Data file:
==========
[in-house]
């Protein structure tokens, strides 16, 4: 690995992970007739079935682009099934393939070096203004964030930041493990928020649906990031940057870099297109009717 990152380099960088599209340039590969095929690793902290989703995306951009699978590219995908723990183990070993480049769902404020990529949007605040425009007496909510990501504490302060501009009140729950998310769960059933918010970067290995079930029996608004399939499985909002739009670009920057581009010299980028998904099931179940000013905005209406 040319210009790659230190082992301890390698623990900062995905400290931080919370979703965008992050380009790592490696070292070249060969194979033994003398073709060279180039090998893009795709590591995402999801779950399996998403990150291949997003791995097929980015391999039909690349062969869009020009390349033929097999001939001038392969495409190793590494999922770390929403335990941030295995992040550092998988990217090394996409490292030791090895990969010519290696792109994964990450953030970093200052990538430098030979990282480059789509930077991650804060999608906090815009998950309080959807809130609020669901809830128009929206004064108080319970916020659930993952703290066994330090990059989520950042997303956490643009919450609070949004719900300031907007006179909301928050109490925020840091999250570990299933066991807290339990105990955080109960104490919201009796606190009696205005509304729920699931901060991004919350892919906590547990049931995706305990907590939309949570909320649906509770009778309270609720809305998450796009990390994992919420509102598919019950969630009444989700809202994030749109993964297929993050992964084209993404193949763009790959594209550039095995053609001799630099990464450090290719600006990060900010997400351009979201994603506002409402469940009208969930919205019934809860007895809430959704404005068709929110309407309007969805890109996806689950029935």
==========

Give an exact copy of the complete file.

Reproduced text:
[in-house]
């Protein structure tokens, strides 16, 4: 690995992970007739079935682009099934393939070096203004964030930041493990928020649906990031940057870099297109009717 990152380099960088599209340039590969095929690793902290989703995306951009699978590219995908723990183990070993480049769902404020990529949007605040425009007496909510990501504490302060501009009140729950998310769960059933918010970067290995079930029996608004399939499985909002739009670009920057581009010299980028998904099931179940000013905005209406 040319210009790659230190082992301890390698623990900062995905400290931080919370979703965008992050380009790592490696070292070249060969194979033994003398073709060279180039090998893009795709590591995402999801779950399996998403990150291949997003791995097929980015391999039909690349062969869009020009390349033929097999001939001038392969495409190793590494999922770390929403335990941030295995992040550092998988990217090394996409490292030791090895990969010519290696792109994964990450953030970093200052990538430098030979990282480059789509930077991650804060999608906090815009998950309080959807809130609020669901809830128009929206004064108080319970916020659930993952703290066994330090990059989520950042997303956490643009919450609070949004719900300031907007006179909301928050109490925020840091999250570990299933066991807290339990105990955080109960104490919201009796606190009696205005509304729920699931901060991004919350892919906590547990049931995706305990907590939309949570909320649906509770009778309270609720809305998450796009990390994992919420509102598919019950969630009444989700809202994030749109993964297929993050992964084209993404193949763009790959594209550039095995053609001799630099990464450090290719600006990060900010997400351009979201994603506002409402469940009208969930919205019934809860007895809430959704404005068709929110309407309007969805890109996806689950029935």